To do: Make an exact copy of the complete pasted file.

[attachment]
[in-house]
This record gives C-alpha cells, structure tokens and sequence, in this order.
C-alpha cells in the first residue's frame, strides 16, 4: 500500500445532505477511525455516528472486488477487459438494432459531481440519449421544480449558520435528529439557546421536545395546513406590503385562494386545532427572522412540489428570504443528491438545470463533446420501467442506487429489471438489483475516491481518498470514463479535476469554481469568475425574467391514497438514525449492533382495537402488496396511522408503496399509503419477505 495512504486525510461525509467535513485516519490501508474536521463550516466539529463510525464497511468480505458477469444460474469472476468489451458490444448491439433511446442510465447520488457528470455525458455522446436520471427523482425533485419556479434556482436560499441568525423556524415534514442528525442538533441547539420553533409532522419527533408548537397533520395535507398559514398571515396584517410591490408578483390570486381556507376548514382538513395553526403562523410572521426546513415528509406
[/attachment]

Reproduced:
[in-house]
This record gives C-alpha cells, structure tokens and sequence, in this order.
C-alpha cells in the first residue's frame, strides 16, 4: 500500500445532505477511525455516528472486488477487459438494432459531481440519449421544480449558520435528529439557546421536545395546513406590503385562494386545532427572522412540489428570504443528491438545470463533446420501467442506487429489471438489483475516491481518498470514463479535476469554481469568475425574467391514497438514525449492533382495537402488496396511522408503496399509503419477505 495512504486525510461525509467535513485516519490501508474536521463550516466539529463510525464497511468480505458477469444460474469472476468489451458490444448491439433511446442510465447520488457528470455525458455522446436520471427523482425533485419556479434556482436560499441568525423556524415534514442528525442538533441547539420553533409532522419527533408548537397533520395535507398559514398571515396584517410591490408578483390570486381556507376548514382538513395553526403562523410572521426546513415528509406